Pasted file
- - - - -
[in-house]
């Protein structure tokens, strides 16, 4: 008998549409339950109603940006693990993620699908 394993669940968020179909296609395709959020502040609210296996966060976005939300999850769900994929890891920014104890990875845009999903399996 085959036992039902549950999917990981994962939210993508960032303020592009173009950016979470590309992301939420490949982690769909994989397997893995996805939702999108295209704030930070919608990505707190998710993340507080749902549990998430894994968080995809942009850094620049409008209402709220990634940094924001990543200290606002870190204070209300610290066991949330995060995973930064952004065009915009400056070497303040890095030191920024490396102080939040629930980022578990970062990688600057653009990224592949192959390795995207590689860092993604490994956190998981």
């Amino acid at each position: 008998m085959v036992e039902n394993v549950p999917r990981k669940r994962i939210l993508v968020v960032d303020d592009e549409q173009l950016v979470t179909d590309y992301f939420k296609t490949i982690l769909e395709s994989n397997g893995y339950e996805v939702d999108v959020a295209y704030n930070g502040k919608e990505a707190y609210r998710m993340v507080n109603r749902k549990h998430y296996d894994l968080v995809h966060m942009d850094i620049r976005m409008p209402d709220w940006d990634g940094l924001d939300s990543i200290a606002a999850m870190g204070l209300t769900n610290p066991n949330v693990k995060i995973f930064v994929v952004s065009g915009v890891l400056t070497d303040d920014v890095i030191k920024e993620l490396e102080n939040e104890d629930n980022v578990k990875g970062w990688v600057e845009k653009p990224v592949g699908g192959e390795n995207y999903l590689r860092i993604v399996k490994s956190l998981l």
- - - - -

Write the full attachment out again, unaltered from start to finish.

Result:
[in-house]
């Protein structure tokens, strides 16, 4: 008998549409339950109603940006693990993620699908 394993669940968020179909296609395709959020502040609210296996966060976005939300999850769900994929890891920014104890990875845009999903399996 085959036992039902549950999917990981994962939210993508960032303020592009173009950016979470590309992301939420490949982690769909994989397997893995996805939702999108295209704030930070919608990505707190998710993340507080749902549990998430894994968080995809942009850094620049409008209402709220990634940094924001990543200290606002870190204070209300610290066991949330995060995973930064952004065009915009400056070497303040890095030191920024490396102080939040629930980022578990970062990688600057653009990224592949192959390795995207590689860092993604490994956190998981």
């Amino acid at each position: 008998m085959v036992e039902n394993v549950p999917r990981k669940r994962i939210l993508v968020v960032d303020d592009e549409q173009l950016v979470t179909d590309y992301f939420k296609t490949i982690l769909e395709s994989n397997g893995y339950e996805v939702d999108v959020a295209y704030n930070g502040k919608e990505a707190y609210r998710m993340v507080n109603r749902k549990h998430y296996d894994l968080v995809h966060m942009d850094i620049r976005m409008p209402d709220w940006d990634g940094l924001d939300s990543i200290a606002a999850m870190g204070l209300t769900n610290p066991n949330v693990k995060i995973f930064v994929v952004s065009g915009v890891l400056t070497d303040d920014v890095i030191k920024e993620l490396e102080n939040e104890d629930n980022v578990k990875g970062w990688v600057e845009k653009p990224v592949g699908g192959e390795n995207y999903l590689r860092i993604v399996k490994s956190l998981l």